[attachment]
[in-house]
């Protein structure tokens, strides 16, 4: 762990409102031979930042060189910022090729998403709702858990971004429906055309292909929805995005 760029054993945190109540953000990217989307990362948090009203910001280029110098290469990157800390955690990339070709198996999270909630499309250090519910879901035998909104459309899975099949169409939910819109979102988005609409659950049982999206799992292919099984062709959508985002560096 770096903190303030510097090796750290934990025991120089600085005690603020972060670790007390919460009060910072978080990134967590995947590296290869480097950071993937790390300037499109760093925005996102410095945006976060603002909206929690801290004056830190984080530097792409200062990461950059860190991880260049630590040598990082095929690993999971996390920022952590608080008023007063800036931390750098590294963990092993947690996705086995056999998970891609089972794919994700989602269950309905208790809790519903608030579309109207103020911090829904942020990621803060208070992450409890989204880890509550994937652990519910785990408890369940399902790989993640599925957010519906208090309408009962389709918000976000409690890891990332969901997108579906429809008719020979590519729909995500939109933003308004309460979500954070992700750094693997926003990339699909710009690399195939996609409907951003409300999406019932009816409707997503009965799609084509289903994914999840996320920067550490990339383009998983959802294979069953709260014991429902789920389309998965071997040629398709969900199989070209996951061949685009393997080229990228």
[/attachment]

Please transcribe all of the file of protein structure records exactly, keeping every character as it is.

[in-house]
């Protein structure tokens, strides 16, 4: 762990409102031979930042060189910022090729998403709702858990971004429906055309292909929805995005 760029054993945190109540953000990217989307990362948090009203910001280029110098290469990157800390955690990339070709198996999270909630499309250090519910879901035998909104459309899975099949169409939910819109979102988005609409659950049982999206799992292919099984062709959508985002560096 770096903190303030510097090796750290934990025991120089600085005690603020972060670790007390919460009060910072978080990134967590995947590296290869480097950071993937790390300037499109760093925005996102410095945006976060603002909206929690801290004056830190984080530097792409200062990461950059860190991880260049630590040598990082095929690993999971996390920022952590608080008023007063800036931390750098590294963990092993947690996705086995056999998970891609089972794919994700989602269950309905208790809790519903608030579309109207103020911090829904942020990621803060208070992450409890989204880890509550994937652990519910785990408890369940399902790989993640599925957010519906208090309408009962389709918000976000409690890891990332969901997108579906429809008719020979590519729909995500939109933003308004309460979500954070992700750094693997926003990339699909710009690399195939996609409907951003409300999406019932009816409707997503009965799609084509289903994914999840996320920067550490990339383009998983959802294979069953709260014991429902789920389309998965071997040629398709969900199989070209996951061949685009393997080229990228």